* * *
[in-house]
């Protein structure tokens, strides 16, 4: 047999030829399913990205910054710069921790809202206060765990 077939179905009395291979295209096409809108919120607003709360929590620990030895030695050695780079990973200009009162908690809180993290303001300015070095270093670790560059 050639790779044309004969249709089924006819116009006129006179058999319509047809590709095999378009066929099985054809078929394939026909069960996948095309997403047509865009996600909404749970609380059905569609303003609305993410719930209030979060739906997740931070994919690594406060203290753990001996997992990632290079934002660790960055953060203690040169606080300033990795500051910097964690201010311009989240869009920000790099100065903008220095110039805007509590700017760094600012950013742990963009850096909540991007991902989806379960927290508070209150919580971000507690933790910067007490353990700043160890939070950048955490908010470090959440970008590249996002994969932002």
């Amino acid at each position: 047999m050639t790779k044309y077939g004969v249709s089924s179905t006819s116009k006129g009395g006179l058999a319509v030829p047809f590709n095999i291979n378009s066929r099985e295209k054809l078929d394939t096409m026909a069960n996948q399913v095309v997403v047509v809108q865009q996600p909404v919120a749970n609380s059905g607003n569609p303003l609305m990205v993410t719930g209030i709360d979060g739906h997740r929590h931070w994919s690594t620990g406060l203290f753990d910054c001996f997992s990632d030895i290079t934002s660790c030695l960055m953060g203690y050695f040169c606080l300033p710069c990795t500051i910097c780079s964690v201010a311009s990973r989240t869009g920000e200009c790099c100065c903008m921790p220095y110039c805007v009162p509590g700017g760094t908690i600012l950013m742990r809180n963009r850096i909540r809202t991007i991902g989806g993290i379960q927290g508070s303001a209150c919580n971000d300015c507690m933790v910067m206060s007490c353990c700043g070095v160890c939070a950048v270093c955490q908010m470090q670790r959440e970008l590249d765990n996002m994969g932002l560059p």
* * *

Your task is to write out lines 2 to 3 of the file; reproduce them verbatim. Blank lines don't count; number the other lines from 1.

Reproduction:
């Protein structure tokens, strides 16, 4: 047999030829399913990205910054710069921790809202206060765990 077939179905009395291979295209096409809108919120607003709360929590620990030895030695050695780079990973200009009162908690809180993290303001300015070095270093670790560059 050639790779044309004969249709089924006819116009006129006179058999319509047809590709095999378009066929099985054809078929394939026909069960996948095309997403047509865009996600909404749970609380059905569609303003609305993410719930209030979060739906997740931070994919690594406060203290753990001996997992990632290079934002660790960055953060203690040169606080300033990795500051910097964690201010311009989240869009920000790099100065903008220095110039805007509590700017760094600012950013742990963009850096909540991007991902989806379960927290508070209150919580971000507690933790910067007490353990700043160890939070950048955490908010470090959440970008590249996002994969932002």
């Amino acid at each position: 047999m050639t790779k044309y077939g004969v249709s089924s179905t006819s116009k006129g009395g006179l058999a319509v030829p047809f590709n095999i291979n378009s066929r099985e295209k054809l078929d394939t096409m026909a069960n996948q399913v095309v997403v047509v809108q865009q996600p909404v919120a749970n609380s059905g607003n569609p303003l609305m990205v993410t719930g209030i709360d979060g739906h997740r929590h931070w994919s690594t620990g406060l203290f753990d910054c001996f997992s990632d030895i290079t934002s660790c030695l960055m953060g203690y050695f040169c606080l300033p710069c990795t500051i910097c780079s964690v201010a311009s990973r989240t869009g920000e200009c790099c100065c903008m921790p220095y110039c805007v009162p509590g700017g760094t908690i600012l950013m742990r809180n963009r850096i909540r809202t991007i991902g989806g993290i379960q927290g508070s303001a209150c919580n971000d300015c507690m933790v910067m206060s007490c353990c700043g070095v160890c939070a950048v270093c955490q908010m470090q670790r959440e970008l590249d765990n996002m994969g932002l560059p």